Red Dawn is the remake of the iconic 1984 film starring Patrick Swayze about a group of high school students who fight against a Russian occupation of the United States using guerilla warfare tactics. At the time, Red Dawn was considered an incredibly violent movie and was the first U.S. movie to receive the PG-13 rating. The two violent scenes that stick out in my mind are the gunning down of the adults in the makeshift prison camp while singing ‘America the Beautiful’ and the rebel girl who is shot and dying but holds a grenade to take some of the Russians out when they move her corpse. There is also the execution of one of the rebels who swallows a tracking device to help the Russians prepare an ambush.
The original movie tries to show the point of view of the occupying Cuban colonel, who is discomfited by the prospect of fighting on the opposite side of a guerilla war than he is used to. The rebels are slowly whittled away one by one, but the end of the movie hints at a triumphant outcome for the resistance as a whole.
The newer version of Red Dawn changes the original script in a number of ways. Instead of Russian occupiers, our new oppressors are North Korean. The script originally called for a Chinese invasion, but was changed in order to keep the movie from being disallowed in Chinese theatres and possibly to keep a steady supply of ‘Red Dawn’ action figures and toys for the Christmas season.
The 2012 version of the rebel group Wolverines are still mostly high school kids, but group leader Jed Eckhert is a Marine home on leave from Afghanistan and not a high school senior. Eckhert is played by Chris Hemsworth, best known for his role as the Marvel super hero, Thor. In the Red Dawn commercials, I though Hemsworth sounded like Thor and I was afraid his dialogue was going to have an Asgardian tilt in the movie, but his lines are delivered in an understated tone and sounded fine once I got used to it.
In the 1984 version, the rebels learn how to be guerillas on the job, but in 2012 the Wolverines have Marine training and are honed into a cohesive fighting unit after a few training scenes. Eckhert contrasts his new mission to his tour in Afghanistan telling his troupe that in Afghanistan he was part of the good guys and needed to create order but now he was one of the bad guys and needed to create chaos.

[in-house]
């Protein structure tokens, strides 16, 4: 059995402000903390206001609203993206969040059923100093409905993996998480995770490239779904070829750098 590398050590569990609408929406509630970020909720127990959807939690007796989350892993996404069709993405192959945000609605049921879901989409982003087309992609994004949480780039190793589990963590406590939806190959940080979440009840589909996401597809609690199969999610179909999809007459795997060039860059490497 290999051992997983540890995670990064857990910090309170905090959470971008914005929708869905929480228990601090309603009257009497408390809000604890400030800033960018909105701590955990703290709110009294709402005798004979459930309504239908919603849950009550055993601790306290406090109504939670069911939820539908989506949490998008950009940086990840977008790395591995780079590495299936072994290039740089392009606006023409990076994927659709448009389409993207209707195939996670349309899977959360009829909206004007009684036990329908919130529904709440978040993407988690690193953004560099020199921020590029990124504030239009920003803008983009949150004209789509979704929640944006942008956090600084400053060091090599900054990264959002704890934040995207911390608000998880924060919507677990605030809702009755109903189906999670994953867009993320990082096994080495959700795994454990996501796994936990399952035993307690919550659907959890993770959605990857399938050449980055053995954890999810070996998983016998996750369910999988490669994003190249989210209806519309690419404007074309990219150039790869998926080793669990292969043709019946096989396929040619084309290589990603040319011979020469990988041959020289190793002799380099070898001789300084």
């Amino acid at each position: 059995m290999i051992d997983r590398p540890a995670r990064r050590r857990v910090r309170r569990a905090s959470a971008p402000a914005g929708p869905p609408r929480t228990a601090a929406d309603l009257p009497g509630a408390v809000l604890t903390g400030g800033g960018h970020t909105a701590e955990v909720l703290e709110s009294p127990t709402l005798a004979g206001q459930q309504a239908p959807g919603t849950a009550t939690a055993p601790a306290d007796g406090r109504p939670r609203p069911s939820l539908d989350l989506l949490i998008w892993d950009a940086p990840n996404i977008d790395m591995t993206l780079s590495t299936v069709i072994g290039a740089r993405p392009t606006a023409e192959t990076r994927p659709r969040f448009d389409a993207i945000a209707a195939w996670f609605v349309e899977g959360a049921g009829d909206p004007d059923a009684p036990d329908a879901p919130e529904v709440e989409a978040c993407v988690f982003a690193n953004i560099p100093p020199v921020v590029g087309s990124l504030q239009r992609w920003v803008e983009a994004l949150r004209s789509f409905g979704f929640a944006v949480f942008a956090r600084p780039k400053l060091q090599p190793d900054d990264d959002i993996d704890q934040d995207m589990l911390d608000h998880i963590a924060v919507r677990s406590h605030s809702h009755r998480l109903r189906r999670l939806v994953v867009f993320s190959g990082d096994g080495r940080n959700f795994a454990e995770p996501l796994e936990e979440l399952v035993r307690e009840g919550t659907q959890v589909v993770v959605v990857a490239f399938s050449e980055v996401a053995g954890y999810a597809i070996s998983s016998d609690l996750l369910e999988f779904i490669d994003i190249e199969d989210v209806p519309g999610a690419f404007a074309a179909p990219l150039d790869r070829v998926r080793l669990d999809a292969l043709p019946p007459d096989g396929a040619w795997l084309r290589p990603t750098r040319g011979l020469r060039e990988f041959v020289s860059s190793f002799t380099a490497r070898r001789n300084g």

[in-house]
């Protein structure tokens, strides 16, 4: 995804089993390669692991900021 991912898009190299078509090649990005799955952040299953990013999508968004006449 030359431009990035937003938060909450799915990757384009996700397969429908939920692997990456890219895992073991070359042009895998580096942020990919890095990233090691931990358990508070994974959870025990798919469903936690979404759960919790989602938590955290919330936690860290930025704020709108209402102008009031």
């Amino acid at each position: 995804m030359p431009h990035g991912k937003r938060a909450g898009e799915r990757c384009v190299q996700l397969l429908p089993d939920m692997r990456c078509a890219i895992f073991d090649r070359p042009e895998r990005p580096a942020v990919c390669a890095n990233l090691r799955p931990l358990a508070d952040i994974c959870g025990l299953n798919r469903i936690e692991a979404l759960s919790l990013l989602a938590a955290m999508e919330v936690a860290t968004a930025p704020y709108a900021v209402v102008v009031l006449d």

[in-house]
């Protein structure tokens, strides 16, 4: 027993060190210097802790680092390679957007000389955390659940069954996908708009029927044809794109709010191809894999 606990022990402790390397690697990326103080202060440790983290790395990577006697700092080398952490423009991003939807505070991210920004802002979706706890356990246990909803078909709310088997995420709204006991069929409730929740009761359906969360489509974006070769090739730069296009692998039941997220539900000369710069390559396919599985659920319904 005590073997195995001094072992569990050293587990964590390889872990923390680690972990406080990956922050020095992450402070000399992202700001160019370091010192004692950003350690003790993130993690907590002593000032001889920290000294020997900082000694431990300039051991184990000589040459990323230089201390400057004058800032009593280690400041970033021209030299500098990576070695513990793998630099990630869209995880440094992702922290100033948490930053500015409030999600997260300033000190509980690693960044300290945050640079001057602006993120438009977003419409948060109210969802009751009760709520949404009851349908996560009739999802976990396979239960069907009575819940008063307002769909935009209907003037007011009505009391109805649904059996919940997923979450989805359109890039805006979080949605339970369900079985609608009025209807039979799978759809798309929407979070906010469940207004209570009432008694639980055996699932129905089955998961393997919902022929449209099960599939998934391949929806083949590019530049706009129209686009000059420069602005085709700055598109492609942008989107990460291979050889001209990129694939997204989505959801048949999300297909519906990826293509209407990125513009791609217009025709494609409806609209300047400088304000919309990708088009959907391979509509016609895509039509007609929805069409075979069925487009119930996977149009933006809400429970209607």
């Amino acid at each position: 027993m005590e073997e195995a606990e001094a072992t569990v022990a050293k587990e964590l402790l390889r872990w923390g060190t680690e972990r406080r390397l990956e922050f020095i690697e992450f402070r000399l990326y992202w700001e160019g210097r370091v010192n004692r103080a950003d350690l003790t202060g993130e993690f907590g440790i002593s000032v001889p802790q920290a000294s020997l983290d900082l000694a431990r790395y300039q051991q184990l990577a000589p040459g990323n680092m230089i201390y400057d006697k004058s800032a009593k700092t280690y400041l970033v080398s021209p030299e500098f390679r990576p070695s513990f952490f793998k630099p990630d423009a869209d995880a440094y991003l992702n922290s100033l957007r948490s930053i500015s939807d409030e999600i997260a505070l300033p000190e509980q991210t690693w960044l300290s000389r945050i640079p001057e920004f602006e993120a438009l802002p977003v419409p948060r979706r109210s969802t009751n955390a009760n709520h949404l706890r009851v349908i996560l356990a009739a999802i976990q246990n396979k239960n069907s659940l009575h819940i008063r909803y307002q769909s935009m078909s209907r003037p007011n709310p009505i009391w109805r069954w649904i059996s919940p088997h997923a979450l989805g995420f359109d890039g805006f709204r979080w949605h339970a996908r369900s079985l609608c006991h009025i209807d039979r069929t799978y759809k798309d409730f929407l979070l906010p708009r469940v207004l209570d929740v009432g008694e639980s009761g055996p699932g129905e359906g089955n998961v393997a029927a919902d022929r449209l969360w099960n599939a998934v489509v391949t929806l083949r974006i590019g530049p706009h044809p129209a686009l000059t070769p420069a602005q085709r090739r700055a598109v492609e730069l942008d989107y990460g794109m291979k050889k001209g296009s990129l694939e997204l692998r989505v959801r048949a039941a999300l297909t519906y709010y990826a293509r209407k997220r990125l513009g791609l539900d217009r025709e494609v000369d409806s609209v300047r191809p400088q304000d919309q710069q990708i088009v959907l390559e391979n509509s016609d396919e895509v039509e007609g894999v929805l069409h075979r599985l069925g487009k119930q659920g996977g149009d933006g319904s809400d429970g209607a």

The movie has a lot of action but the main characters are little more than stereotypes with the exception of Eckert’s brother Matt (played by Josh Peck). We first meet Matt at the beginning of the movie where he is the high school quarterback who costs his team a chance at the state championship with his selfish play, but isn’t held accountable because he’s the best athlete in town and the police chief’s son. He takes the same attitude to his guerilla missions, eventually getting one of the team killed when he deviates from the plan to rescue his girlfriend from her prison camp. Matt learns responsibility during the movie and by the end is a leader of the resistance and preaching responsibility to new recruits.
I didn’t think the movie was worth $7 and it isn’t even worth a $1 at a Redbox kiosk. It is the type of film that is OK to see on FX or Spike. The high school kids were mostly interchangeable, the North Koreans had no character, and head bad guy Captain Cho only has a line or two of dialog where he gets yelled at by a superior officer to catch the rebels. There was a lot of action but it was long on gunfights and bombs and short on car chases and hand to hand action.
One part of the movie that had interest to me and wasn’t in the first movie was the organized resistance to the occupation. There were safe houses and other assistance provided by the townspeople to the guerillas. The assistance wasn’t risk free as shown when a clothing store manager is executed when suspected of helping the guerillas.
I think a television series with a ‘Red Dawn’ type of foreign invasion theme would do well. There would be time to flesh out the characters and take them to locations all over the country. The alien invasion show ‘Falling Skies’ is a favorite of mine and the post-apocalyptic ‘Revolution’ in which America dissolves into five nation-states shows some promise as well.
If I was going to make an invasion television show, I wouldn’t try to make the Communists the villains since that might turn off all the people whose jobs depend on selling the goods that are made in communist countries like China. I’d frame my story in a United States that’s been taken over by a consortium of Arab nations who have disabled our national defenses and have established an Islamic nation in large parts of the United States.
There would be a built-in audience from the millions of people would be happy to set aside an hour a week to see ‘them people get theirs’, but I think that the show could be politically correct as well. Aside from the normal 'blow up the weapons depot’ and ‘rescue the team member who has been captured with a risky plan’ plots, there could be cultural exploration mixed in. A female rebel could dress in a burqa to pass through an enemy city undetected in a women’s rights episode or the rebels could receive some unexpected aid from a ‘fifth column’ from members of the closeted Islamic LGBT community or a pacifist leaning commandant. The possibilities are endless.